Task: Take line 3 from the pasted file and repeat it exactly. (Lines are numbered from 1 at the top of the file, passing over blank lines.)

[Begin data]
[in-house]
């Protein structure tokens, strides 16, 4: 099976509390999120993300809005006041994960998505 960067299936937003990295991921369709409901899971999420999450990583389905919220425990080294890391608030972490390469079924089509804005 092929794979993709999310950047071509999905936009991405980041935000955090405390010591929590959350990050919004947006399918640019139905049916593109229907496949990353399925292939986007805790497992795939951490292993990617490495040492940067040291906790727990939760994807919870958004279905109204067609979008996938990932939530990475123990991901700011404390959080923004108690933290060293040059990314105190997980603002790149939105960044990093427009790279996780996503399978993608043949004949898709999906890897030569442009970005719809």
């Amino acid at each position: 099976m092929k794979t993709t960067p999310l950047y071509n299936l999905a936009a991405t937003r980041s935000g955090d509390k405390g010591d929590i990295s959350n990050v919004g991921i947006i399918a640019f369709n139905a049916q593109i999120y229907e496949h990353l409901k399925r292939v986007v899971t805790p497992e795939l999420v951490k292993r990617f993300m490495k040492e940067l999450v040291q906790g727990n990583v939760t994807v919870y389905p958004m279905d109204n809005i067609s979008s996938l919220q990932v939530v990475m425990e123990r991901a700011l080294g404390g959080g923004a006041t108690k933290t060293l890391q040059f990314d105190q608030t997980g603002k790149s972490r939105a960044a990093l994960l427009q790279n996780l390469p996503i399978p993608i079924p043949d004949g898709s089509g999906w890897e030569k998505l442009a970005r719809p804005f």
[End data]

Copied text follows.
């Amino acid at each position: 099976m092929k794979t993709t960067p999310l950047y071509n299936l999905a936009a991405t937003r980041s935000g955090d509390k405390g010591d929590i990295s959350n990050v919004g991921i947006i399918a640019f369709n139905a049916q593109i999120y229907e496949h990353l409901k399925r292939v986007v899971t805790p497992e795939l999420v951490k292993r990617f993300m490495k040492e940067l999450v040291q906790g727990n990583v939760t994807v919870y389905p958004m279905d109204n809005i067609s979008s996938l919220q990932v939530v990475m425990e123990r991901a700011l080294g404390g959080g923004a006041t108690k933290t060293l890391q040059f990314d105190q608030t997980g603002k790149s972490r939105a960044a990093l994960l427009q790279n996780l390469p996503i399978p993608i079924p043949d004949g898709s089509g999906w890897e030569k998505l442009a970005r719809p804005f």